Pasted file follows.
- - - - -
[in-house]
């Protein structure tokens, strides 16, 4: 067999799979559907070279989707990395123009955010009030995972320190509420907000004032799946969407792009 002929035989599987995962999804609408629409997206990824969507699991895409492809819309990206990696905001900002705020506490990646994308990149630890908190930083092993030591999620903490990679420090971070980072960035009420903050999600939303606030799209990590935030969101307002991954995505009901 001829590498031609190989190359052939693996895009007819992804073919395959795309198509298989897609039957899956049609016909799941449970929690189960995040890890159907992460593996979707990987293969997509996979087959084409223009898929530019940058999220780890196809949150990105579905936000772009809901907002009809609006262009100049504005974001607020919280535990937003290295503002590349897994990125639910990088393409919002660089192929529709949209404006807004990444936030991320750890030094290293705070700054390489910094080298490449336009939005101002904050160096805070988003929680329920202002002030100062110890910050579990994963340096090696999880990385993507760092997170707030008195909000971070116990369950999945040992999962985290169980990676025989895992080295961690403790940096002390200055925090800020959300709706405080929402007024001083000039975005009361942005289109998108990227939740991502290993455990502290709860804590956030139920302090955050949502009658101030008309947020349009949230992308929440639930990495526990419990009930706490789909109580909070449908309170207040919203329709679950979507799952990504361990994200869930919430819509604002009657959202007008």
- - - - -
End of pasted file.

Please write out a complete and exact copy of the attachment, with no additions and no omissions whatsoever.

[in-house]
């Protein structure tokens, strides 16, 4: 067999799979559907070279989707990395123009955010009030995972320190509420907000004032799946969407792009 002929035989599987995962999804609408629409997206990824969507699991895409492809819309990206990696905001900002705020506490990646994308990149630890908190930083092993030591999620903490990679420090971070980072960035009420903050999600939303606030799209990590935030969101307002991954995505009901 001829590498031609190989190359052939693996895009007819992804073919395959795309198509298989897609039957899956049609016909799941449970929690189960995040890890159907992460593996979707990987293969997509996979087959084409223009898929530019940058999220780890196809949150990105579905936000772009809901907002009809609006262009100049504005974001607020919280535990937003290295503002590349897994990125639910990088393409919002660089192929529709949209404006807004990444936030991320750890030094290293705070700054390489910094080298490449336009939005101002904050160096805070988003929680329920202002002030100062110890910050579990994963340096090696999880990385993507760092997170707030008195909000971070116990369950999945040992999962985290169980990676025989895992080295961690403790940096002390200055925090800020959300709706405080929402007024001083000039975005009361942005289109998108990227939740991502290993455990502290709860804590956030139920302090955050949502009658101030008309947020349009949230992308929440639930990495526990419990009930706490789909109580909070449908309170207040919203329709679950979507799952990504361990994200869930919430819509604002009657959202007008």